own mind as to its effect, because you tell us that it
was
        retyped so as Hitler should not see it, the only
        implication of which can be that Himmler was afraid
that
        he would be caught by Hitler having told a fib about
the
        so-called order.
   A.   Can we read on to the last three lines of the next
        paragraph:"One page later Himmler's speech again
hinted
        that women and children also being liquidated.  The
fact
        remains that in his personal meetings with Hitler the
        Reichsfuhrer continued to talk only of the expulsion
of
        the Jews even as late as July 1944".
   Q.   You are doing exactly the same thing.  You are driving
the
        readers' focus away from the possibility, or the
        probability as I would suggest, that Hitler had indeed
        issued such an order to Himmler, are you not?

.          P-138



   A.   Let me explain to you about the quality of evidence.
If
        you have a handwritten note by a criminal like
Himmler,
        relating to a conversation he has had with Hitler
which is
        precisely the link we are interested in, and all you
find
        in that handwritten note for his own private papers is
        reference to having talked about aussiedlung.  This is
not
        to be ignored as late as July 1944.  It may be you can
        find evidence of equal quality, and I emphasis the
word
        "quality", not some general speaking after the war in
a
        war crimes trial to save his own neck, but the quality
of
        evidence we are looking at when writing this kind of
        biography.
   MR JUSTICE GRAY:  By July 1944 that must be either
euphemism or
        camouflage, must it not, because you have conceded
that,
        since October 1943, Hitler knew perfectly well what
was
        going on?
   A.   Yes.
   Q.   So to say that they were only talking of expulsion
really
        is not giving a very full and fair picture, is it?
   A.   They also talk of other things, so this is when the
whole
        conversation starts about selling off Jews in exchange
for
        trucks and so on.  The outlines are very confused.
   Q.   continue to talk only of expulsion?
   A.   As far as his own records show.
   Q.   Is that not conveying to the reader that, as far as
the
        Jews were concerned, Hitler's concern was only with
their

.          P-139



        expulsion, nothing more sinister?
   A.   To have been completely scientific I should have said,
as
        far as the records show, they only continue to talk
about
        that.
   MR RAMPTON:  Let me repeat my question.
   A.   One assumes, when one is writing a book like this,
that
        you are writing what the records show.
   Q.   Let me repeat my question because I never got an
answer to
        it.  It is the fact that you put both speeches into
this
        book, but it is also the fact, is it not, that you
        immediately qualify what the reader sees in such a way
as
        to suggest that Himmler's reference to a Fuhrer order
or
        soldatischen befehl is not to be relied on as evidence
        against Hitler?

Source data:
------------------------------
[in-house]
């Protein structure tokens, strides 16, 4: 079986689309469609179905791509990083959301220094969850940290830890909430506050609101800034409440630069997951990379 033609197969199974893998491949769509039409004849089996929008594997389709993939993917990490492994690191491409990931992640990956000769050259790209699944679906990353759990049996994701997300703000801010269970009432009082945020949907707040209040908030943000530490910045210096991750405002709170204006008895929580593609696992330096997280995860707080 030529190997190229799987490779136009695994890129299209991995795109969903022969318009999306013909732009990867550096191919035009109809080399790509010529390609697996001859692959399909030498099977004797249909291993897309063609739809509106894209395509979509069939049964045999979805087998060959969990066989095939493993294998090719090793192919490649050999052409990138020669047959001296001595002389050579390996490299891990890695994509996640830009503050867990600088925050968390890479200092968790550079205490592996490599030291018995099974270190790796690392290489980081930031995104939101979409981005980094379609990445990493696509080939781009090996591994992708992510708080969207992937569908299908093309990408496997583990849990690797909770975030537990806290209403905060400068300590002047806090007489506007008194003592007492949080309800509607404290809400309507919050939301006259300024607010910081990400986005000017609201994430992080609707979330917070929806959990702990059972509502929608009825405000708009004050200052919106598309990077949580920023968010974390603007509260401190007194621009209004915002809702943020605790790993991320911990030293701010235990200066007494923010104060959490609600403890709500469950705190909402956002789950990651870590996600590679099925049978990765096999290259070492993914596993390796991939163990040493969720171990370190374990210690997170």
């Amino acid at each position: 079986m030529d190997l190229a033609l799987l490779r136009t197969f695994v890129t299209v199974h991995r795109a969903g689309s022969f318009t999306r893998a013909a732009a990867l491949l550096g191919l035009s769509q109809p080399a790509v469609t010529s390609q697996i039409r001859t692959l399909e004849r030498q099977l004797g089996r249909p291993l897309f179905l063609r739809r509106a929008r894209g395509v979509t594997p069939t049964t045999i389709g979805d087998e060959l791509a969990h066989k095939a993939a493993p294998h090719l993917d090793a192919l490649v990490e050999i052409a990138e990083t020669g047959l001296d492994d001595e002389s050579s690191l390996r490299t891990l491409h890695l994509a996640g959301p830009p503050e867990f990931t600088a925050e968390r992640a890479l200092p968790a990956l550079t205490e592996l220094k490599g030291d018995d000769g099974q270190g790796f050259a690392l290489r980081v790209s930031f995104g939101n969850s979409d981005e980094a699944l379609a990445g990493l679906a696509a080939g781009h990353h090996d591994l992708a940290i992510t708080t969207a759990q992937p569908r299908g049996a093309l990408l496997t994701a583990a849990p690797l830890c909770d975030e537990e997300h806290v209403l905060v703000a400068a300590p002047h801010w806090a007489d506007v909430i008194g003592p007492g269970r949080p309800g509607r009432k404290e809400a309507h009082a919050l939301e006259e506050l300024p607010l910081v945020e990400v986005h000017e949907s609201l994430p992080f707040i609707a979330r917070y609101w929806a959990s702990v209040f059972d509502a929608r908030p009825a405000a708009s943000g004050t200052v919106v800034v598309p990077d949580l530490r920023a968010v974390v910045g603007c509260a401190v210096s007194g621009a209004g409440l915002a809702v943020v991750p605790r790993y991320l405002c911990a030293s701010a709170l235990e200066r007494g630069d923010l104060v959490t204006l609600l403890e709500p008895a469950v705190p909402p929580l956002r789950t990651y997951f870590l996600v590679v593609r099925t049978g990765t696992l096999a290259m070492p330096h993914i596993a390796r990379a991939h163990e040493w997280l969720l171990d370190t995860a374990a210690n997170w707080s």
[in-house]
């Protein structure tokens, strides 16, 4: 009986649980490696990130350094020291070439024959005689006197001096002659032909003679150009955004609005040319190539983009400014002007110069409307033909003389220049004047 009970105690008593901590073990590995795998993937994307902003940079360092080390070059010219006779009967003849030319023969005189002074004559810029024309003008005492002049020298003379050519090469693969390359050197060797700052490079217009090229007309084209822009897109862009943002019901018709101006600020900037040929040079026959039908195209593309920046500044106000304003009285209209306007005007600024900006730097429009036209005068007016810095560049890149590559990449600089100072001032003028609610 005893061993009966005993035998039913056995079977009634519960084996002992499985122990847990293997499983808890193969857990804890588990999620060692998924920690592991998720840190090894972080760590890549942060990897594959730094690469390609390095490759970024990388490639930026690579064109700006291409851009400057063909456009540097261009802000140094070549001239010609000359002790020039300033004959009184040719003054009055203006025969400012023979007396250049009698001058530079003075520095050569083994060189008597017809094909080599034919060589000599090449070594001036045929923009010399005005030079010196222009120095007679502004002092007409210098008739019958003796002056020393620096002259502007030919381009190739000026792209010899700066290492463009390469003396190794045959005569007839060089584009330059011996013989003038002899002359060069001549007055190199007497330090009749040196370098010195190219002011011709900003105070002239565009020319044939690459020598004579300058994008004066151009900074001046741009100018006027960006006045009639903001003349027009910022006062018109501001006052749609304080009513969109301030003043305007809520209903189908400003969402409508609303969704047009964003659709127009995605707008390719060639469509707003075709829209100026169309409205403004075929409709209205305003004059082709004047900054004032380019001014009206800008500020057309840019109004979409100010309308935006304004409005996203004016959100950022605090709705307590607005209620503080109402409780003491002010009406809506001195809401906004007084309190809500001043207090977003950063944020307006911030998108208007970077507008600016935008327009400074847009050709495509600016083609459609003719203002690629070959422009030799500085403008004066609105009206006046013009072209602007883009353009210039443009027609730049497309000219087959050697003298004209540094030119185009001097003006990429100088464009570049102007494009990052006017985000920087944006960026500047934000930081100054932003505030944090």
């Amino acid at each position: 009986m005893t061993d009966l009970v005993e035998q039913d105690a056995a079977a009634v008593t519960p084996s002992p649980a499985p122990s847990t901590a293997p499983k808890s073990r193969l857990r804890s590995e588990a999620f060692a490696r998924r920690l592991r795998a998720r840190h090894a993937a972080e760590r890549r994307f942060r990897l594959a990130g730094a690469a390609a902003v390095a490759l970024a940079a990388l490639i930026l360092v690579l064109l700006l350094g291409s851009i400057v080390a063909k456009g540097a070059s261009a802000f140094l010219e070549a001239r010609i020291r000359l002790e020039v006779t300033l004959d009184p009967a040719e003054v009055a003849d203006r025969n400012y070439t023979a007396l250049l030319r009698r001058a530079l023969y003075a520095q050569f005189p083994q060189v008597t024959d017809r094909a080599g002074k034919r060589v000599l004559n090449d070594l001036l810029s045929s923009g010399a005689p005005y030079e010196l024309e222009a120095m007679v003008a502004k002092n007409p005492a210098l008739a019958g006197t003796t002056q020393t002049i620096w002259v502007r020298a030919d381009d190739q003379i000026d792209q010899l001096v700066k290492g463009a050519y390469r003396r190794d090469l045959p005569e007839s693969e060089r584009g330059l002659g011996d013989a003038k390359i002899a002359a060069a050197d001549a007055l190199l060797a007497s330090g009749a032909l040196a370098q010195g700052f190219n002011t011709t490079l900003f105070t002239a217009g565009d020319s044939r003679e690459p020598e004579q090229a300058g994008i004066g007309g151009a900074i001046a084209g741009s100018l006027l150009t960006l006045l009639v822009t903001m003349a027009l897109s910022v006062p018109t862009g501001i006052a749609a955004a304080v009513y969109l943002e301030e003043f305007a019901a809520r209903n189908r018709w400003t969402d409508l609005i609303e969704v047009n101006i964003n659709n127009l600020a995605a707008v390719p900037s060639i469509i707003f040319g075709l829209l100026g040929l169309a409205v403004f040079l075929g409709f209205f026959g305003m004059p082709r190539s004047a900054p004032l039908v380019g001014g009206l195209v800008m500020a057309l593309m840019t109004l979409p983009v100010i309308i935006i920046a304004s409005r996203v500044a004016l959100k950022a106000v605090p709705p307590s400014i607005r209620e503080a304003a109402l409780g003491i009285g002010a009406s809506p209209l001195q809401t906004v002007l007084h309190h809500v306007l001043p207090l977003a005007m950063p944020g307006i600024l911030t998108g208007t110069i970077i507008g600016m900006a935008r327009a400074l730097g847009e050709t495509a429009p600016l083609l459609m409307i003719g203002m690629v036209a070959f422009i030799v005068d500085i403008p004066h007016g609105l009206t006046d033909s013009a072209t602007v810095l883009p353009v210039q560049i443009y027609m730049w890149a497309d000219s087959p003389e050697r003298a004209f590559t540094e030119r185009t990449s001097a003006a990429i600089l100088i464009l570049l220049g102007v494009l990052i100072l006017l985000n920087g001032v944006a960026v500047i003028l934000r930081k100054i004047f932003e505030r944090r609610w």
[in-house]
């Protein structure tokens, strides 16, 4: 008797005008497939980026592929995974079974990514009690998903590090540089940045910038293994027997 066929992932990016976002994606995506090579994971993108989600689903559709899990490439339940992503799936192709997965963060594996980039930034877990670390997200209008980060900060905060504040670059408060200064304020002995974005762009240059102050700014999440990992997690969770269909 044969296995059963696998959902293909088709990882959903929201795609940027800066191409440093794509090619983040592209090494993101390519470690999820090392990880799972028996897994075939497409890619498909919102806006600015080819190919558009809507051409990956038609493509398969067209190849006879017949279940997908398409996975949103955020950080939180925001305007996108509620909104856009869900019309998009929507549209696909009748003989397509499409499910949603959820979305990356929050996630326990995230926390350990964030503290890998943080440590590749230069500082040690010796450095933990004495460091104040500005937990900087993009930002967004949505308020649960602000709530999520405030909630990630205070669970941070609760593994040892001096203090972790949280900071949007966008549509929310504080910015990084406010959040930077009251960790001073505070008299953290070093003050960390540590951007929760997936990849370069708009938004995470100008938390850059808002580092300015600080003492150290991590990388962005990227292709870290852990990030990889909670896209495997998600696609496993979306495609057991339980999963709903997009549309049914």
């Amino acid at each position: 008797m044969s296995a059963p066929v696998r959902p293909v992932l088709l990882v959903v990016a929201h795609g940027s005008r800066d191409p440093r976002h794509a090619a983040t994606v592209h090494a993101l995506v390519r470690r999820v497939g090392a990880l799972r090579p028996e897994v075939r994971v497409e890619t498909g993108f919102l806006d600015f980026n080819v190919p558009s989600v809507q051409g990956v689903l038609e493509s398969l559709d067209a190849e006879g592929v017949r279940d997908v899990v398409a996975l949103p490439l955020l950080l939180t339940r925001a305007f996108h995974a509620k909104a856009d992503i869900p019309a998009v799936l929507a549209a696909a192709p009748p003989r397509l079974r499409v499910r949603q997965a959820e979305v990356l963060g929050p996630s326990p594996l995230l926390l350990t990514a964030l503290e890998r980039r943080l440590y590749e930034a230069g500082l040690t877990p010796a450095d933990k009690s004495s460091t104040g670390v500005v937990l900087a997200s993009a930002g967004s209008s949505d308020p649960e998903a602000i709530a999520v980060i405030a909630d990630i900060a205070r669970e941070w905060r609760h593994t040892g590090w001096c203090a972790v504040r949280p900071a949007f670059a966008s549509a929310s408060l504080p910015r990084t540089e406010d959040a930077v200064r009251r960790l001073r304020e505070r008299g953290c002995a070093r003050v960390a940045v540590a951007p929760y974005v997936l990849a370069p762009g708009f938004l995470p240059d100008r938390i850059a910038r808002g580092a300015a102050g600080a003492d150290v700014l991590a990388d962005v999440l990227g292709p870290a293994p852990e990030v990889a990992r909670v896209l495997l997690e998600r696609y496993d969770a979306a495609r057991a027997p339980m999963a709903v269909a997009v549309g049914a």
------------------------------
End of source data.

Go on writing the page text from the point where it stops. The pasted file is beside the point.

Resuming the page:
A.   I cannot speak for the reasons why the other
historians
        felt that they need not mention the fact that these
pages
        have been tampered with.  I certainly would have been
        delinquent in my duty in quoting these paragraphs
without
        mentioning the fact that they were clearly tampered
with
        at some time.
   Q.   I am sorry, one final thing about this 1977 edition, I
do
        not think it is in the 1991 edition.  The footnote at
the
        bottom of page 631 says this: "Only Hitler was
empowered
        to issue a 'soldierly order' to Himmler"?
   A.   Yes, apart from kind of order that he felt the
dictates of
        his conscience, which he also speaks about which is a
more

.          P-140



        vague kind of order, a kind of personal duty.
   Q.   In 1977, Mr Irving, you are accepting unambiguously
that
        Himmler meant what he said, whether it was true or not
is
        another question, that he had been ordered by Hitler.
   A.   I have expanded those two words soldierly order, put
them
        in quotation marks, and said that only Himmler was in
a
        position to issue a soldierly order to Himmler.
   Q.   That is correct. There is nothing here about the
dictates
        of conscience, is there?
   A.  There is, because Himmler himself talks about the
dictates
        of conscience.  When later on he talks about this
        difficult task he had, is he talking about an order or
        about what he was doing for Germany?
   Q.   This morning I am right in saying -- I am not quoting,
        I am paraphrasing -- you said in effect that that
        reference to the soldatischen befehl was equivocal or
        something along those lines, did you not?
   A.   I would have to be shown the transcript of what was
        actually said.
   Q.   I think I asked you whose order, and I think you, with
a
        little prompting from me, said the order or the
dictates
        of his conscience.  We can go back and look.
   A.   It might be useful to go back.
   Q.   That was a foolish answer, was it not?
   A.   I am not going to answer that unless we know exactly
what
        I am alleged to have said.

.          P-141



   Q.   Fair enough.
   Q.   My Lord, now I move on to page 75 of Longerich Part
one
        for my last item in this little exercise?
   A.   Can I comment in general just for one minute how
        unsatisfactory it is that we are even, so long after
the
        war years are over, obliged to scrabble around with
these
        scraps of paper trying to work out what happened.
   MR JUSTICE GRAY:  We have no choice, have we?
   A.   No, we do not have any choice, my Lord, but you have
to
        put yourself in a position of a writer who is trying -
- on
        some records, on some matters, you have an immense
body of
        evidence which you can draw upon, but on these matter
you
        are really fumbling in the dark with occasional little
        gleams coming from documents that then you have to try
and
        interpret as you can, on the basis of your knowledge
at
        that time.  Sometimes it is very easy, looking back in
        hindsight, saying why did you interpret this way or
not
        that way, when we know in the meantime a lot more.
When
        you are writing at that time and frequently being the
        first person to make use of these records, as I was, it is
        sometimes an unjust judgment, I think.  I am not saying
        that defensively at all but I would ask that your Lordship
        bear that in mind.